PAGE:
Who he is and where he comes from, no one knows. But the leading citizens of the western town of Daugherty think he knows too much. And they want to silence him - forever. Get ready for fast-paced, explosive action as Lee Van Cleef stars as Sabata, the mysterious steely-eyed gunslinger who, after he discovers that Daugherty's elite are the masterminds behind an elaborate bank heist, imposes his bullet-laced brand of justice on the town. Neither bribes and bullets nor his turncoat best friend can stop Sabata, as he guns and gallops to a final, spectacular shootout that's one of the biggest gunfights ever seen in the movies.
Death By Banjo
- Sabata review by Count Otto Black
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You rated this film: 3
The first great spaghetti western archetype was that guy played by Clint Eastwood who, since he didn't officially have a name, was only identifiable if Clint Eastwood played him, therefore he was soon supplanted as the all-purpose scruffy but deadly Mysterious Stranger by Django, who went on to appear in about 50 films, played by at least 20 different people. The second was Eastwood's co-star in "For A Few Dollars More", Colonel Douglas Mortimer, the black-clad Southern gentleman with all those gimmicky weapons played by Lee Van Cleef. Here we see him starting to metamorphose into a more versatile stereotype, still played by Lee Van Cleef, but now called Sabata, and conveniently deprived of any cumbersome backstory. Lee Van Cleef would go on to play Sabata in one more film, and Yul Brynner would step in for his third outing, before he turned into another guy called Sartana who was essentially the same person only a lot younger, and could be played by any generically handsome Italian who happened to be available. One time he even met Django.
This film has almost no plot whatsoever. Some guy who can do things other characters flat out state to be impossible moments before he does them turns up out of nowhere and copes with a problem that has absolutely nothing to do with him for no apparent reason. There's a lot of money involved, but well before the end you'll have forgotten why. And although it's not explicitly a comedy, much of what happens is so absurd that it might as well be, including the unnecessary inclusion of several acrobats just because spaghetti westerns were obsessed with them for reasons nobody has ever figured out. Several characters have incredibly strange hairstyles - another inexplicable feature of many spaghetti westerns - and that fat bloke with rectangular glasses whose entire career consisted of playing evil cowardly bankers in spaghetti westerns lurks in the background looking sweaty and terrified. So it's pretty much par for the course.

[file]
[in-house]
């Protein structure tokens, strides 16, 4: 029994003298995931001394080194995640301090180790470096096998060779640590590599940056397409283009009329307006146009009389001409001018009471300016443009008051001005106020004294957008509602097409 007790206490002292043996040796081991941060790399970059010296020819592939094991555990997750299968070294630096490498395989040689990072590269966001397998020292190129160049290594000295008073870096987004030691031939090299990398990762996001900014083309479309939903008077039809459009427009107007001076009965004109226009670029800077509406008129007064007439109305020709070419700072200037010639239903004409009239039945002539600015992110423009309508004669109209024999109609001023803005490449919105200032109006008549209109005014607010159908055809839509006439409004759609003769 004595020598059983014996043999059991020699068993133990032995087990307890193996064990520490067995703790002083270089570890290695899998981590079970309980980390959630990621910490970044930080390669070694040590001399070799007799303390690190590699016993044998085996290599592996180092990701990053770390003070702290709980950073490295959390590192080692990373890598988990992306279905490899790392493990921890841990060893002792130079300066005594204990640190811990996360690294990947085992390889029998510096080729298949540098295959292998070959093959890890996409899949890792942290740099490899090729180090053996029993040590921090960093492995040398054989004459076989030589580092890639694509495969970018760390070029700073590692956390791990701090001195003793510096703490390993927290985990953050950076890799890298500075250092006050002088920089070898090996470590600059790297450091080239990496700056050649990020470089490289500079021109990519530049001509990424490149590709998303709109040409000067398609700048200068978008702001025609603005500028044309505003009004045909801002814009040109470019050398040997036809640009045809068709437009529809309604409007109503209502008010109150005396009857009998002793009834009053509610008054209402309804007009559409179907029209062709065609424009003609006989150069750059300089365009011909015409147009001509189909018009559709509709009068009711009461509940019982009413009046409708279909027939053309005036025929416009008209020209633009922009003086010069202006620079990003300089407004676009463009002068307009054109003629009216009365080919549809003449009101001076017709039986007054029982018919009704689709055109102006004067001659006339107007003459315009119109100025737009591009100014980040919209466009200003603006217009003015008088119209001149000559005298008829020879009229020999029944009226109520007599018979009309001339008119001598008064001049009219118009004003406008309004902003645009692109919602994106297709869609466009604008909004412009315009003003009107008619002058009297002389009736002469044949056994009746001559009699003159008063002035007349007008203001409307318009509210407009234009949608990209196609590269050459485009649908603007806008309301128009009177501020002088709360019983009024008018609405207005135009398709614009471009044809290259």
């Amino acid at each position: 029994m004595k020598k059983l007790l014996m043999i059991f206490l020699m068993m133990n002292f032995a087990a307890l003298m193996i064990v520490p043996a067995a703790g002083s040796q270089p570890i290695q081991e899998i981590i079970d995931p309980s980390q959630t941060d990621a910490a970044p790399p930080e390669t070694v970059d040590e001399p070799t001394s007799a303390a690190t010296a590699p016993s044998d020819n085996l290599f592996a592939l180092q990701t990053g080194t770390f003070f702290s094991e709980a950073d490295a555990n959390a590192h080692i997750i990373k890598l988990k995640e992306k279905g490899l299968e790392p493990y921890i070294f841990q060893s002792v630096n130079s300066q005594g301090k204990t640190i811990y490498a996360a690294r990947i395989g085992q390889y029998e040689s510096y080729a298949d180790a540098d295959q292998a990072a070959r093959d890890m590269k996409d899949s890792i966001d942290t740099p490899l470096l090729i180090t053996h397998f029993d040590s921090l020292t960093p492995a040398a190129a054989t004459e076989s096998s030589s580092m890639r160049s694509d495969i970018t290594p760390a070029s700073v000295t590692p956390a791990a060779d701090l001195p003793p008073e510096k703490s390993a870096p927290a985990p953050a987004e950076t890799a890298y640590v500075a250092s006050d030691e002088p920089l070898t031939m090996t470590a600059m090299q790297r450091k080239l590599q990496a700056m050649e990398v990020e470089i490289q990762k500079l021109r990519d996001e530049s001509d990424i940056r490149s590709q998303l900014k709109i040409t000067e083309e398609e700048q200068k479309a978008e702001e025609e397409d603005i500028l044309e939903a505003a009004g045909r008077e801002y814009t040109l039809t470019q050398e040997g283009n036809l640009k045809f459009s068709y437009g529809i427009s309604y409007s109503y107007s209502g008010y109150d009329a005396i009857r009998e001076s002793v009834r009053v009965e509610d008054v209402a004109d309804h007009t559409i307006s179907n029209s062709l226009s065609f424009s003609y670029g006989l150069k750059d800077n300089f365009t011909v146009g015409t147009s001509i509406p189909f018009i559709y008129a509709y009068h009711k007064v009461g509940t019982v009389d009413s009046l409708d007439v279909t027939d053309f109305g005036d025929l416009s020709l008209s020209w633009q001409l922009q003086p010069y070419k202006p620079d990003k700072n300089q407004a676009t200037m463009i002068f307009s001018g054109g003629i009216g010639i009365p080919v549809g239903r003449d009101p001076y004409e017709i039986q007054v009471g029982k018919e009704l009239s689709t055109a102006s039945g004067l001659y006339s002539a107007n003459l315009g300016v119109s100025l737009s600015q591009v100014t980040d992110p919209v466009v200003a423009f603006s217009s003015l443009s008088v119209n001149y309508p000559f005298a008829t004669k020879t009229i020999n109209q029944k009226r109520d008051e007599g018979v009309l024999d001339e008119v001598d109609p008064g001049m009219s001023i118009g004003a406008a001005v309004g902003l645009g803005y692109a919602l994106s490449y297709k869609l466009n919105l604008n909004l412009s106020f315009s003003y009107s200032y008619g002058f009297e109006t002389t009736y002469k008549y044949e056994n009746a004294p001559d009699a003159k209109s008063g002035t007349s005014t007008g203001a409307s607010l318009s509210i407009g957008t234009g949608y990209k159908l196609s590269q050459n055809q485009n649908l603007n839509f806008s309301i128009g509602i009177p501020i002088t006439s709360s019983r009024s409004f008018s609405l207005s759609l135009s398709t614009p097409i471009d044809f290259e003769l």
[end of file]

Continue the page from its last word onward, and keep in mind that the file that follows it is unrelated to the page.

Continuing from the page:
But it's a lot of fun. The characters may be flat, but they very seldom pause for long enough for us to worry about it. The comedy doesn't get in the way of proper gunfights where numerous people actually die, and the nonsensical plot zips along so fast that you soon stop caring that you don't have a clue what anyone's motive is for anything, or how ludicrously impractical the hero's handgun is. You even stop noticing all those bizarre hairstyles after a while, apart from that guy with the banjo of course. If you switch off the logical part of your brain you'll enjoy this. If you don't, it'll hurt. So just go with the flow. By the way, whoever wrote the official blurb on this site claiming that this film "gallops to a final, spectacular shootout that's one of the biggest gunfights ever seen in the movies" presumably looked at the DVD cover, observed that Lee Van Cleef had a gun, and made a wild guess. Sadly they were wrong.